“No!” Tortilla Woman knew that no one must see them. If the lovers were found out, the young mother would surely get more than a beating from her husband. He might even throw her out of the pueblo, denying her access to her own child.

Child in tow, Tortilla Woman went back to where she had baked their tortilla. She quickly cooked one more that she shaped into a roof to shield the cocooned lovers should anyone come looking. It did not take long for the tortilla cocoon to stop rocking back and forth. “Maybe they have fallen asleep,” she said of the quiet that now replaced the passion.

“A nap would be good,” Tortilla Woman was pleased. She believed the young mother would wake up refreshed from such a long sleep. Then she’d be alert and awake for her daughter. At the thought of the child happy because her mother was not tired, she smiled. “Then surely the child will come again tomorrow,” Tortilla Woman hummed.

The e next day Tortilla Woman heard the murmur of voices coming her way. Excited that she would see the child’s wide shining face, she froze when the young mother appeared without her. Instead there was only Manuel.

“Where is the child? I have made her extra animal tortillas,” Tortilla Woman was surprised.

“She is home,” Manuel stepped out in front of the young mother who stood eyes downcast, in his shadow. “We want you to wrap us up again,” he demanded.

“She has agreed,” he spoke to the look of concern in Tortilla Woman’s round, brown face.

“All right,” Tortilla Woman felt the hair on the back of her neck rise. Manuel had changed. No longer a man full of passion, he was telling the young mother she had to lie with him.

“Or else I might tell her husband that we’ve been together,” the man hissed.

Pretending she did not see the invisible vines of love harden into chain that linked the young mother to the man, Tortilla Woman only nodded. Then she set out to flatten another white tortilla. This time, however, she made sure that it had not cooked evenly.

“The man first, always the man first,” Tortilla Woman said. She knew how to make him feel important. Straightening his shoulders he did as she instructed and lay down on the tortilla. Motioning the young mother to be quiet, Tortilla Woman wrapped him up. As she worked, Manuel asked when the young mother was going to join him.

“In due time,” Tortilla Woman hurried, a gleam in her eyes.

“Hey, wait!” Manuel’s muffled cry came through the many layers that now had been rolled around him.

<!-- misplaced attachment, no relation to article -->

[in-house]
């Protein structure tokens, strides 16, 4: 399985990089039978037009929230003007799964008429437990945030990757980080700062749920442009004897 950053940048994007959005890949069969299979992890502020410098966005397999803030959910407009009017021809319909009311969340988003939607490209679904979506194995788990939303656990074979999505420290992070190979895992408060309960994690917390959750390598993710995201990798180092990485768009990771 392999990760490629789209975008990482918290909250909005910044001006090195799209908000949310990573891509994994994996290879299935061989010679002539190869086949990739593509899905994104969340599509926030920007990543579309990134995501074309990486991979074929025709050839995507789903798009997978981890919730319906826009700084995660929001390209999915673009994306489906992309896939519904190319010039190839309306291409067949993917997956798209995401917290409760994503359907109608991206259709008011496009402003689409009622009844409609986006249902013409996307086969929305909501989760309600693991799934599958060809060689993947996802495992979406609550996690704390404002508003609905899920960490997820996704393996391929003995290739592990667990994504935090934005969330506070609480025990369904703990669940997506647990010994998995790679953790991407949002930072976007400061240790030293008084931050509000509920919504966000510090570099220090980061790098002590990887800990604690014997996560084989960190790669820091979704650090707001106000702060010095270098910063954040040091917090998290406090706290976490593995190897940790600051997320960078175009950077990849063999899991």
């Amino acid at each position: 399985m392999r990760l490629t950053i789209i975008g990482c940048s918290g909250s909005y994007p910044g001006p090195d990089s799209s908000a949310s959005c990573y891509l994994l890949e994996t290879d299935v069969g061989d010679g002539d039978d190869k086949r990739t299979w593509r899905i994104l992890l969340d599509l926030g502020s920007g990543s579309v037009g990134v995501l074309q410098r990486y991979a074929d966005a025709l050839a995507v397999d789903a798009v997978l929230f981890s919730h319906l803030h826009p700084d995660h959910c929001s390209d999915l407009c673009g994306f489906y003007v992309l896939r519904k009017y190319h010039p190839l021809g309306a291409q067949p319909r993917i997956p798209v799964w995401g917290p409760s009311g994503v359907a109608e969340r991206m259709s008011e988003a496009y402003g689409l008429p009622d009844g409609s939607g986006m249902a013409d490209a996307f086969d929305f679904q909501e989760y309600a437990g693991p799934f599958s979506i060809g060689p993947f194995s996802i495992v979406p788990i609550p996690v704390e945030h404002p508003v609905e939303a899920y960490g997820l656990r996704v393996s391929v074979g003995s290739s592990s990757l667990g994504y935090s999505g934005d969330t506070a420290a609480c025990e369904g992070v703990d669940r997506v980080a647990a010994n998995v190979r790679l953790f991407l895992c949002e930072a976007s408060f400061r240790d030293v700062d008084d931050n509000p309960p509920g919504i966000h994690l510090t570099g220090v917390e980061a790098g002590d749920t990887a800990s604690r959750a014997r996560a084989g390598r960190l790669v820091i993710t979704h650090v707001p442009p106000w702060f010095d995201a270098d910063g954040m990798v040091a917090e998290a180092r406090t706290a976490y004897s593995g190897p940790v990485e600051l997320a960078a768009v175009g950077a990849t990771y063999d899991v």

Standing behind the mound, Tortilla Woman signaled for the young mother to help her. Together they pushed the burrito over the edge of a desert ledge. The tortilla rolled down between crevice walls until it landed in a bed of thickly branched cactus. Out of sight it would not be seen by anyone unless they were willing to climb down the steep wall and search through the cactus. And who would know to do that?

“Oh!” The woman, both shocked and relieved, threw her arms around Tortilla Woman who said, “He will feel nothing. In time the tortilla and he will dissolve.”

Tortilla Woman waited many days for the child to arrive again. Still sitting by the stones at night, she ground the last of the corn into fine powder. “Tomorrow she must come.” Angrily, she spoke to the darkness. It was all that had remained of the day. Glancing back over her shoulder, she stared at the cactus where she usually met them. Even in the darkness she could make out the cactus’ browning tips. “Tomorrow,” she repeated herself, “tomorrow the girl will come.”

“Maybe the child is ill and her mother cannot leave her side,” Tortilla Woman told herself as she pushed hard against the kernels of corn she was grinding into maize. After it grew dark she would go into the pueblo and look for them.

Wrapped in a shawl and with a few flat sweet pepper tortillas in hand she left the desert. A small woman, she stayed in the shadows until she neared the young mother’s house. It was low to the ground and offered only one window Tortilla Woman could look into. Breath quickening, she hurried towards the house; the idea of seeing the child excited her. In a rush she moved past the well, the tortillas still bundled in her arms.

“Hey!” She cried out when someone reached out for her. As she fell, the bundle dropped to the ground. “Those are mine!” she said as the man scooped up the tortillas.

Hungry, he ate one.  “I am sorry… I haven’t eaten in a while. Mmmm,” he praised the taste. He had never before eaten such delicious tortillas. “They are sun-filled,” he said with a smile.

“Give them back, they are for the child,” she demanded of the stranger whose gently wrinkled skin was like hers.

“Your child?” And then, before Tortilla Woman could answer, the man handed the tortillas back to her. “Forgive me, senora. I’m a foolish, selfish man. But it has been days since I last ate and much longer than that since I’ve tasted anything as wonderful as this. How can I repay you for what I have eaten? Perhaps the child will need...”